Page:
Connecting state and local government leaders
Attackers targeting state and local governments demanded the lowest ransom payments of any sector surveyed, but victims were more likely to pay, according to a recent report.
Ransomware is getting worse – in just about every way.
Between the growing number and sophistication of attacks and the increasing financial burden it places on state and local governments, the impact is immense.
Ransomware attacks have increased 78% between 2020 and 2021, with 68% of organizations hit by ransomware in the last year, according to Sophos’ The State of Ransomware 2022 report. Attackers encrypt data in 65% of attacks, up from 54% in 2020, according to the global survey of 5,600 IT professionals, which included public sector respondents.
Plus, attackers have been demanding more in ransom, especially from those they consider most able to pay, such as manufacturing or utility companies. Attackers targeting health care and state and local governments demanded the lowest payments, but victims in those sectors were more likely to pay, the report said.
The highest payout rates – hovering around 50% -- were seen in K-12, state/local government and health care. Manufacturing and financial services firms were less likely to pay ransoms, and they were also among the fastest to recover from an incident thanks to disaster recovery planning, according to Sophos.
On the plus side, organizations are getting better at recovering after an attack. Now, just about all get some encrypted data back: Nearly three-quarters recover data from backups, but almost half are paying the ransom to restore data.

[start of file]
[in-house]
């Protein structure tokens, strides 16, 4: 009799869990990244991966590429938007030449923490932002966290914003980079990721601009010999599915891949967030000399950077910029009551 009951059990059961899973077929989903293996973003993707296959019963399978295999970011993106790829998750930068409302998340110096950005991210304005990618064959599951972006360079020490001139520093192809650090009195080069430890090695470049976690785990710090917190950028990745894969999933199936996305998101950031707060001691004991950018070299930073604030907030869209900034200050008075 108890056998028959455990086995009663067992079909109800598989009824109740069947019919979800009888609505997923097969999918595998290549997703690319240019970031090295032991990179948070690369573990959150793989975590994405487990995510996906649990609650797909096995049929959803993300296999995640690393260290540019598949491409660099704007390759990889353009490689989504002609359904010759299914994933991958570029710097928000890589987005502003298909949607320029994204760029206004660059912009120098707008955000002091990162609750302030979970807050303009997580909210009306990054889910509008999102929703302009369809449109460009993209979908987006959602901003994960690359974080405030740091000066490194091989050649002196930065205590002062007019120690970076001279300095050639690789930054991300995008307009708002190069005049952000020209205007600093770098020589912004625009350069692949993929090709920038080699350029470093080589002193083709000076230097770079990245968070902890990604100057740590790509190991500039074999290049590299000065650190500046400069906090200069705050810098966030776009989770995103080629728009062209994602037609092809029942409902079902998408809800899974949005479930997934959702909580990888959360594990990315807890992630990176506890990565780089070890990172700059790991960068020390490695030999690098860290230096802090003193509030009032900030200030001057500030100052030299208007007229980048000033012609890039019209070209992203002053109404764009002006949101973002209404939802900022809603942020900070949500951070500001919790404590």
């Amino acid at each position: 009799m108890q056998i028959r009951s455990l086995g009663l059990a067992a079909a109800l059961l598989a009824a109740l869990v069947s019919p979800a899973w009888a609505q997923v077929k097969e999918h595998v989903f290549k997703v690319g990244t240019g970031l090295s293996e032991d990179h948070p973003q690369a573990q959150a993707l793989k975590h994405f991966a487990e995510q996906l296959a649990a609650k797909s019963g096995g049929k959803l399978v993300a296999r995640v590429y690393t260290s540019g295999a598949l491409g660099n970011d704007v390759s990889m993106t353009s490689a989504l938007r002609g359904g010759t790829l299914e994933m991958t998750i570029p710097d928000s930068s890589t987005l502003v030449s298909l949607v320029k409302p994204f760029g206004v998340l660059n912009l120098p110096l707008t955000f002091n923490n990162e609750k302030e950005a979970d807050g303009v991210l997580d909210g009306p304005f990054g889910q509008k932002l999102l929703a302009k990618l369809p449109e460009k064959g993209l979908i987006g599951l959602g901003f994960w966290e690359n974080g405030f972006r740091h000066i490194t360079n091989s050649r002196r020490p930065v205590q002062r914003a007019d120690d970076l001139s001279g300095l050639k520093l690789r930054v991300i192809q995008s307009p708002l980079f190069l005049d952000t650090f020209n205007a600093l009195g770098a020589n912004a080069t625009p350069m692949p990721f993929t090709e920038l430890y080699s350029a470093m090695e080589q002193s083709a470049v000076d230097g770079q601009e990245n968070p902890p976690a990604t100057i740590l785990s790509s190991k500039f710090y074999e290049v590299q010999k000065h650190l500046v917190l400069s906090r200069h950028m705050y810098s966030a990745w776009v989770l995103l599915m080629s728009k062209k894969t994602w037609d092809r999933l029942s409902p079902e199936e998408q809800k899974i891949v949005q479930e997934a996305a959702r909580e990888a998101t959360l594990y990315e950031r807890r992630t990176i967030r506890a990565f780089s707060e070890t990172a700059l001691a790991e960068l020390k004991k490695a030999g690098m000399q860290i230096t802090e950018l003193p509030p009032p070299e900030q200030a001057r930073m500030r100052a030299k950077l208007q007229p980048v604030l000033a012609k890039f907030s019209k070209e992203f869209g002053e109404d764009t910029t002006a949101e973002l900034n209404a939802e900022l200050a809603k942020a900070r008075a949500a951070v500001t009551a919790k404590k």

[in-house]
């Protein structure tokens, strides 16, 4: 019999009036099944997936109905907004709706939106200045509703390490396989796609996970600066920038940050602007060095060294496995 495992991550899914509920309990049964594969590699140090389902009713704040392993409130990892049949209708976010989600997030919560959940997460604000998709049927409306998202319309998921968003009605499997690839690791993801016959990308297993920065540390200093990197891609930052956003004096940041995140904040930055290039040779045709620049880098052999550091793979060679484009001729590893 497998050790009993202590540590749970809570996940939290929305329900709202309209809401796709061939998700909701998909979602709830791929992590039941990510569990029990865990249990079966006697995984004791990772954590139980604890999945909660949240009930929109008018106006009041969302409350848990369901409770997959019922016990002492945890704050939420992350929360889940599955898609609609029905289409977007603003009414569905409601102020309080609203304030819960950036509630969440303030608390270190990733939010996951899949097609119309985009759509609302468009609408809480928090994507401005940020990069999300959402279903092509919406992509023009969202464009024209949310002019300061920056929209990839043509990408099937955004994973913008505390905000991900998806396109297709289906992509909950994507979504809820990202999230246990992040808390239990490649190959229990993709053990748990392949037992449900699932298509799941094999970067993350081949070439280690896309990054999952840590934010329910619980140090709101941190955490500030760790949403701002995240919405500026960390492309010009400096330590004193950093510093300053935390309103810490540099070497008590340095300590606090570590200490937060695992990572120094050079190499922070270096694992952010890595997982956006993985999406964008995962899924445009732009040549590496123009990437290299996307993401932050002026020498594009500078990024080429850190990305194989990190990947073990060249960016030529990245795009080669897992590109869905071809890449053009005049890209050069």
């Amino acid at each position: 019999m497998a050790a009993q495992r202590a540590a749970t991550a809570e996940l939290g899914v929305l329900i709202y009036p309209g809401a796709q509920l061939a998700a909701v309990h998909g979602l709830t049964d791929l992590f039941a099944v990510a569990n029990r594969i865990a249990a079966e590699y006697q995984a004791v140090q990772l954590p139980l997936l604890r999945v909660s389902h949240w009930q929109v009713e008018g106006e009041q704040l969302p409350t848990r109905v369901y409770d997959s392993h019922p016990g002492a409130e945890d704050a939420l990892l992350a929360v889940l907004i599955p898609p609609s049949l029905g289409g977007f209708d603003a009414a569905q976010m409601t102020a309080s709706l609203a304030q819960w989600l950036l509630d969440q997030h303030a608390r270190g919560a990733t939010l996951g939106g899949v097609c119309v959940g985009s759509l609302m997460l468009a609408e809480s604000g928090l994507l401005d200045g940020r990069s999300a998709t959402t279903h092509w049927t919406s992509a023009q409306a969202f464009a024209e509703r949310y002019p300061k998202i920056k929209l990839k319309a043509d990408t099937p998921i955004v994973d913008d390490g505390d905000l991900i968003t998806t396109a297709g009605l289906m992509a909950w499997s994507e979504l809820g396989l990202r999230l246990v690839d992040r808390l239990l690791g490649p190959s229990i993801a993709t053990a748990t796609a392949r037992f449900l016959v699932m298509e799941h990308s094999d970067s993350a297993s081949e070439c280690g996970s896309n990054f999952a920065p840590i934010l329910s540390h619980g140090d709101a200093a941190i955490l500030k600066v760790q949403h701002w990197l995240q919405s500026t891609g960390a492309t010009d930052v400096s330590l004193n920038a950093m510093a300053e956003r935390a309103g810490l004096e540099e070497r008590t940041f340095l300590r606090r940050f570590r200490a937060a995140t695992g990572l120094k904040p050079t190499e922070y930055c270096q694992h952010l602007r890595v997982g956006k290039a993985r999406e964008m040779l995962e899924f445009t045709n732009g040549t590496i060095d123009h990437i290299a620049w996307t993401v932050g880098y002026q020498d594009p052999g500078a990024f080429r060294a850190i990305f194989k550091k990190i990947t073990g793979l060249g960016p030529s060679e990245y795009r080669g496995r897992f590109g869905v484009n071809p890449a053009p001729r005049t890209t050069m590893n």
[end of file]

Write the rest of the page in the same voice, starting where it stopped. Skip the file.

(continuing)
Cyber insurance was used to pay nearly all (98%) ransoms. Even when a ransom is paid, victims do not get all their data restored. For state and local governments, only 59% of the encrypted data was unlocked.
To make matters worse, cyber insurance is getting more expensive and difficult to obtain. One county recently got a $1 million policy that covers costs associated with credit monitoring, ransom payments and system restoration. Last year, it got $2 million in coverage for half the cost.
“It's worth remembering that while cyber insurance will help get you back to your previous state, it doesn’t cover ‘betterment’ i.e., when you need to invest in better technologies and services to address weaknesses that led to the attack,” the report said.
Baltimore has become the poster child for ransomware response. When an attack knocked out city services in May 2019, the city refused to pay the $76,000 in bitcoin the attackers demanded. Some services were down for months, and the city ultimately spent $10 million on IT recovery, according to documents obtained by Technical.ly. A November 2020 ransomware attack on Baltimore County Public Schools is still affecting 9,000 retirees, the Washington Post reported, even though the county has paid nearly $10 million for recovery services.
Ransomware attacks have become increasingly easy for cybercriminals to launch, thanks to as-a-service attack components, making the likelihood of attack even greater. With cyber insurance policies growing more strict and expensive, organizations may become less able to pay to have their data returned.
“We may have reached a peak in the evolutionary journey of ransomware, where attackers’ greed for ever higher ransom payments is colliding head on with a hardening of the cyber insurance market as insurers increasingly seek to reduce their ransomware risk and exposure,” said Chester Wisniewski, principal research scientist at Sophos.
Investing in the right technology and ensuring staff with the skills and know-how to use it effectively, is critical, the report concluded. Organizations should review their defenses, harden networks, make backups, proactively hunt for threats -- and prepare for the worst, Sophos advised.